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“This doesn’t mean agriculture is a bad thing. It simply means the way we do agriculture in Nigeria has to be improved so that it does not become synonymous with poverty or we have to find other sources of income for farmers to supplement their standard of living,” he said.

Speaking further, Dr Kale explained that the living standards survey, which was conducted in collaboration with the World Bank, started in late 2018 and ended in 2019. The survey utilized data from all states in Nigeria except Borno whose data was not considered credible enough given the security situation in the state. Kale said:

“We established the poverty line at N137,430 and any individual or family that spends below this on food in a year will be classified below the poverty line.”

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Given this yardstick, the survey established that at least 22.9 million Nigerians are living in poverty, with the bulk of this number coming from the rural areas and states with low indices on education, social welfare initiatives, employment, and income equality.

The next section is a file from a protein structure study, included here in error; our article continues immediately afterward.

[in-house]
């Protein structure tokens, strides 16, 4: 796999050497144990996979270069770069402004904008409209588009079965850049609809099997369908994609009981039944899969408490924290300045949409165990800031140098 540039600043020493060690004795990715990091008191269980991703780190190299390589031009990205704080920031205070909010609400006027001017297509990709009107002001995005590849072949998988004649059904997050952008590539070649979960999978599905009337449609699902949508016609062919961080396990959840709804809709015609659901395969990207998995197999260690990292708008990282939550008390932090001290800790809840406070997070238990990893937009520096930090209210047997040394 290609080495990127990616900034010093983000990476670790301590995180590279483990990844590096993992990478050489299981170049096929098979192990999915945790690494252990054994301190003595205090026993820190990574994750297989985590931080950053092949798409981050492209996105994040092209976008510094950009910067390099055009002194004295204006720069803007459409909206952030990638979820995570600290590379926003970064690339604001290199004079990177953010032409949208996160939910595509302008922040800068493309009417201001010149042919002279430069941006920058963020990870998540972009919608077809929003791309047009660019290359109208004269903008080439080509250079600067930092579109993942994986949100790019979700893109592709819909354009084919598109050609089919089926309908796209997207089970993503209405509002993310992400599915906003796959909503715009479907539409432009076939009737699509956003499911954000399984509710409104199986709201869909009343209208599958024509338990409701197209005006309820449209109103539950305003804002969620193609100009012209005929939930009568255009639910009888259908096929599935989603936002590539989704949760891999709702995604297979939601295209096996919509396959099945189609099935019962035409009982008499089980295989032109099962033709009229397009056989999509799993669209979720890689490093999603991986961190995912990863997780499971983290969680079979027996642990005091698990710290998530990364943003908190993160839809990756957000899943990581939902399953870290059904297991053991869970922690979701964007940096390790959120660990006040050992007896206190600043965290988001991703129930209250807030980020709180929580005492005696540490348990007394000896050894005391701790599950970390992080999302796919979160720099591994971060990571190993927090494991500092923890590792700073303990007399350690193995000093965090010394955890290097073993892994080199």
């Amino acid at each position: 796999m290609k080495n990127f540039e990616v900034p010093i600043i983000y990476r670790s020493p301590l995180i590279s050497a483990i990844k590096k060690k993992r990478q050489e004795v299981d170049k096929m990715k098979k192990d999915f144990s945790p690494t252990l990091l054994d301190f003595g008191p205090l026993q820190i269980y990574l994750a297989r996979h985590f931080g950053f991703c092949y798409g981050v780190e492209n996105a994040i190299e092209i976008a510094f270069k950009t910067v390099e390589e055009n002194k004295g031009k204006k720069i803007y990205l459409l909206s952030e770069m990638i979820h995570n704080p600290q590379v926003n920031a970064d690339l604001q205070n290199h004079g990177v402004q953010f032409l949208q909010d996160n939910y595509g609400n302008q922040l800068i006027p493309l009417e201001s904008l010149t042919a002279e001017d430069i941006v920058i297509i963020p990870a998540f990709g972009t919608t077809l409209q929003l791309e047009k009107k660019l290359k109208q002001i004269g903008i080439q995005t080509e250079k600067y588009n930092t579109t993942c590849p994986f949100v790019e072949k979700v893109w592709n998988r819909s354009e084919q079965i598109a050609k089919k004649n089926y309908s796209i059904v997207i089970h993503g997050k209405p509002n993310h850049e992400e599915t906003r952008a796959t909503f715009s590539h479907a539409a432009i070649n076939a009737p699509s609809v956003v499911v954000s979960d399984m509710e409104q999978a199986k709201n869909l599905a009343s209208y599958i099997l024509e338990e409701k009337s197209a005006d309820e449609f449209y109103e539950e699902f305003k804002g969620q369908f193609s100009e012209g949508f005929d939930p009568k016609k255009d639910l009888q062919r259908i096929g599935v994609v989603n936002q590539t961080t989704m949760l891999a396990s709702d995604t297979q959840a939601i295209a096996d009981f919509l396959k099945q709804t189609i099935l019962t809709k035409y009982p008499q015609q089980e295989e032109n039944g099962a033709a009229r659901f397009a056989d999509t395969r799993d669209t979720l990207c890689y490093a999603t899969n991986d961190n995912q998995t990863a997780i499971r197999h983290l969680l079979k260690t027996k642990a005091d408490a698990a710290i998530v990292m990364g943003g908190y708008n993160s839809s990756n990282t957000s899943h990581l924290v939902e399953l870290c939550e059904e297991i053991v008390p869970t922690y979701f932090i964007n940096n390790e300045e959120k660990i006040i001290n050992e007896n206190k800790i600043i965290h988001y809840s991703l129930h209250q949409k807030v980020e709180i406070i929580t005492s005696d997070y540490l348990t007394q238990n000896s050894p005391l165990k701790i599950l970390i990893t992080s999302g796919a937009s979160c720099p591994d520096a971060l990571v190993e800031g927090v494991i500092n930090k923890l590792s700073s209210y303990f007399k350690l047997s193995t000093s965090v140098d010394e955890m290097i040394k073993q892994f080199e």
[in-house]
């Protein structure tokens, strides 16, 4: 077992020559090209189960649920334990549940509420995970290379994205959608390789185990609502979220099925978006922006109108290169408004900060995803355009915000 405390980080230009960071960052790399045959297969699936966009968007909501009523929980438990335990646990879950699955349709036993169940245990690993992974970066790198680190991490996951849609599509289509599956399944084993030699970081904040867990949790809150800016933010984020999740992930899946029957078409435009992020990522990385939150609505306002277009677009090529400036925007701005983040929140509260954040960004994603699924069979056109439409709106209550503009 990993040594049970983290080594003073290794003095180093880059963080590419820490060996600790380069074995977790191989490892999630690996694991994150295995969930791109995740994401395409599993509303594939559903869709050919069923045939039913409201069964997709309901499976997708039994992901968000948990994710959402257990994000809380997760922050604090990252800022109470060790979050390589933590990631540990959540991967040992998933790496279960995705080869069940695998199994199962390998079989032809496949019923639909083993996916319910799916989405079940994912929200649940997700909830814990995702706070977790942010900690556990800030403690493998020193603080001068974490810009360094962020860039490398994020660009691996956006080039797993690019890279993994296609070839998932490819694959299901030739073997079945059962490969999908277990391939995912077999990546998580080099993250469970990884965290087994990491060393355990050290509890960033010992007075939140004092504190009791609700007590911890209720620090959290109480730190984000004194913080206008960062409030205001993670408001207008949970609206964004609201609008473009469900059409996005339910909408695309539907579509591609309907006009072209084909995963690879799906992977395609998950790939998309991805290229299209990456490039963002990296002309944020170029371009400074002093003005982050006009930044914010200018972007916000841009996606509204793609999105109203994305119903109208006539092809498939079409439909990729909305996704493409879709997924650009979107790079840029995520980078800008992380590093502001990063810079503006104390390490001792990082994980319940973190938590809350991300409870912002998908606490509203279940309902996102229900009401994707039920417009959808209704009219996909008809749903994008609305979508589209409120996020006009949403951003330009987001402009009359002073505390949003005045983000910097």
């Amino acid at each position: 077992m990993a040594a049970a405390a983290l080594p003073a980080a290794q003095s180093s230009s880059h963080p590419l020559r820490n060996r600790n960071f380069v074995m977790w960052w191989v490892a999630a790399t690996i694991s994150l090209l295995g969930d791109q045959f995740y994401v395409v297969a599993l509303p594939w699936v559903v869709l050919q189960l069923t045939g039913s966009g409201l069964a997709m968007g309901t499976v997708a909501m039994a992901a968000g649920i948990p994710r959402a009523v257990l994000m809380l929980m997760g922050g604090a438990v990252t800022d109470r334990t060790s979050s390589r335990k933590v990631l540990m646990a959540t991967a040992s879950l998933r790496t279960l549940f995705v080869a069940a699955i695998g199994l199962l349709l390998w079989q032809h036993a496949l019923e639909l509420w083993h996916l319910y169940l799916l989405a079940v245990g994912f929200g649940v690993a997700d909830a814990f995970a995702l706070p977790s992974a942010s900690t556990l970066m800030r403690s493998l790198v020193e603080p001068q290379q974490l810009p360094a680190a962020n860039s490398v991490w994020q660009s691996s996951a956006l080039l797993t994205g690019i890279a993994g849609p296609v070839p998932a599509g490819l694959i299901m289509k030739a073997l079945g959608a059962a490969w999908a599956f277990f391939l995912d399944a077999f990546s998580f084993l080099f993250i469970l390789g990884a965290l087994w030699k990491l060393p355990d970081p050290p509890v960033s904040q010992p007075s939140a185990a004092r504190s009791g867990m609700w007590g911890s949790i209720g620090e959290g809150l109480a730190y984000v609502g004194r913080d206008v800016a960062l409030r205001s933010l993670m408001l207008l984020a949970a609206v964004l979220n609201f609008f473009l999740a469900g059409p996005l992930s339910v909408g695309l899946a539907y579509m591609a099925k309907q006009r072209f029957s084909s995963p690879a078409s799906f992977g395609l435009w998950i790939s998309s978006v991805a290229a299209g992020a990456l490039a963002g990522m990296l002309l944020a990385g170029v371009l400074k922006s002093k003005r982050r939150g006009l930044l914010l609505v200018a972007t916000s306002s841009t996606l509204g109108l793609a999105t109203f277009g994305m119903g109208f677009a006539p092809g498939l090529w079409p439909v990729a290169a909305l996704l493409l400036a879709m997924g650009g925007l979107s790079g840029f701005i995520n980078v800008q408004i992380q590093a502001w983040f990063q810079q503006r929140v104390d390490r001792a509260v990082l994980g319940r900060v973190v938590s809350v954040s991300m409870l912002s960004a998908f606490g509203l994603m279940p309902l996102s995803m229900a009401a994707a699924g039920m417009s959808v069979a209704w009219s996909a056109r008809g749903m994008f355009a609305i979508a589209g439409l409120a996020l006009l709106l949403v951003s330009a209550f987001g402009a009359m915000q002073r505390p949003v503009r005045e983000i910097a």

Formalising the informal sector

The informal sector comprises people who earn enough to keep above the poverty line on a daily basis, but not enough to sustain them in the event of a lockdown, as was seen recently in some states during the April COVID-19 lockdown. This is a problem that can only be solved if the informal sector becomes formalised, Kale said. In other words, formalizing this sector will help more daily wage earners stay above the poverty line. He made reference to the recent lockdown which incapacitated lots of daily wage earners in states such as Lagos.

Nigeria’s poor versus other African countries

Making a comparison, Yale also noted that Nigeria’s poor are poorer than their counterparts in South Africa despite the fact that the nominal size of Nigeria’s economy is much larger.